Fluorinated Carbide-Derived Carbon: More Hydrophilic, Yet Apparently More Hydrophobic

Amir Hajiahmadi Farmahini, David S. Sholl, Suresh K. Bhatia*

*Corresponding author for this work

Research output: Contribution to journalArticlepeer-review

Abstract / Description of output

(Chemical Equation Presented) We explore the effect of fluorine doping on hydrophobicity of nanoporous silicon carbide-derived carbon (SiCDC), and investigate the underlying barriers for adsorption and diffusion of water vapor and CO2 in the fluorinated and nonfluorinated structures. We develop atomistic models of fluorine-doped SiCDC at three different levels of fluorination, based on a hybrid reverse Monte Carlo constructed model of SiCDC, and develop a novel first-principles force field for the simulation of adsorption and transport of water and CO2 in the fluorine-doped carbon materials. We demonstrate an apparent dual effect of fluorination, showing that while fluorination generates more hydrophilic carbon surfaces, they actually act as more hydrophobic structures due to enhanced energy barriers in the disordered network of microporous carbon. While an increase in adsorption energy and in water uptake is seen for fluorine-doped carbon, large internal free energy barriers as well as the results of MD simulations demonstrate that the increased adsorption is kinetically limited and not experimentally observable on practical time scales. We show that an increase in apparent hydrophobicity due to fluorination is mediated by larger free energy barriers arising from stronger binding of fluid molecules inside the pore network, as opposed to repulsion or steric hindrance to the diffusion of molecules through narrow pore entries. For carbon dioxide, adsorption enthalpies and activation energy barriers are both decreased on fluorination, indicating weakened solid-fluid binding energies in the fluorinated systems.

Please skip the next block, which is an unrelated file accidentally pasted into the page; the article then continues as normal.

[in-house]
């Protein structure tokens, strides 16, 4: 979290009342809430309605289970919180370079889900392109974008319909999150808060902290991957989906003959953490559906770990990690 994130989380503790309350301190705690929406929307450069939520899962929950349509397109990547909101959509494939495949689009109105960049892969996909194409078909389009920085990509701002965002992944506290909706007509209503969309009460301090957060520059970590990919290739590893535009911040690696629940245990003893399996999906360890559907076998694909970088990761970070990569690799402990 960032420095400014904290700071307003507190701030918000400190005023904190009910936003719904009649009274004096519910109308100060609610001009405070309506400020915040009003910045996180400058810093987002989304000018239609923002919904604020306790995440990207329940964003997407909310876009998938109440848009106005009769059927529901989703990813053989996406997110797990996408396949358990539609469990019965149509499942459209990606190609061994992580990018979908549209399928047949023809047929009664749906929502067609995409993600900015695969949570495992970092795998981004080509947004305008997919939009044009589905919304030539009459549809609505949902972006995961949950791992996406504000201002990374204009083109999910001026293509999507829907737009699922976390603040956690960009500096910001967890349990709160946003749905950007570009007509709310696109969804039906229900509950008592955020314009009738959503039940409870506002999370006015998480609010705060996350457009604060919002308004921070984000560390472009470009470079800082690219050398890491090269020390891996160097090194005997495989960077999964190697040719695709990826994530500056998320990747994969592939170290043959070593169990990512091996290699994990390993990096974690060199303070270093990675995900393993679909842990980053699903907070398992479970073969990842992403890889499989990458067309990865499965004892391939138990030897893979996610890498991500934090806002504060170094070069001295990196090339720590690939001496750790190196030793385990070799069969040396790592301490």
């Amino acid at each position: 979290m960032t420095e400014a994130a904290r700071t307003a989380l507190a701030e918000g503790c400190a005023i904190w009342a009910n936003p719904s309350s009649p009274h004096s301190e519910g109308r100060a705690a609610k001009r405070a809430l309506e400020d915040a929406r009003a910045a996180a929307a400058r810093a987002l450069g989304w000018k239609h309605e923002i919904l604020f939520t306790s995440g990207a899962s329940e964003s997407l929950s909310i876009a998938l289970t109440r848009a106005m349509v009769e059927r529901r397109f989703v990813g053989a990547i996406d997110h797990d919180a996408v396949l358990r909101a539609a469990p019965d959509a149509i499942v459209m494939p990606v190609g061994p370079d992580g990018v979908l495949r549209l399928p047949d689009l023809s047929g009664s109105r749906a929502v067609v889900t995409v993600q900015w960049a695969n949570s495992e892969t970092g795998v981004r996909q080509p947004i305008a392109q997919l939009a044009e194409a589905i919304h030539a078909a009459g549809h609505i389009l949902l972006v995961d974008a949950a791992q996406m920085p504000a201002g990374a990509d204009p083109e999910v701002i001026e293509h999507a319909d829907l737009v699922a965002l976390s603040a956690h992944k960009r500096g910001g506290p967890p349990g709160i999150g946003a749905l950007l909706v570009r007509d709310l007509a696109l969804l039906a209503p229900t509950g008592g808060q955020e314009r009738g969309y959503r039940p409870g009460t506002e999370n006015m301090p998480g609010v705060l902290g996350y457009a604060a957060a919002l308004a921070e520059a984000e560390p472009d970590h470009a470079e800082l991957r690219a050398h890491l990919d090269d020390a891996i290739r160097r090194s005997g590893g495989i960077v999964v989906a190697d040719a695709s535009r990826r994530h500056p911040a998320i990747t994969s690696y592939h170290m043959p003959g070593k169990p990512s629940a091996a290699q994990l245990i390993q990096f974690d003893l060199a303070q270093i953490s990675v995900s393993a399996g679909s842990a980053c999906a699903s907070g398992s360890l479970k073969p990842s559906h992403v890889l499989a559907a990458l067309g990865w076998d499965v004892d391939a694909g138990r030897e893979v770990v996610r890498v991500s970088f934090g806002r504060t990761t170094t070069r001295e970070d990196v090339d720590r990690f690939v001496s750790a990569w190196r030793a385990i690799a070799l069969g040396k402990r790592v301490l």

Original languageEnglish
Pages (from-to)5969-5979
Number of pages11
JournalJournal of the American Chemical Society
Issue number18
Publication statusPublished - 13 May 2015


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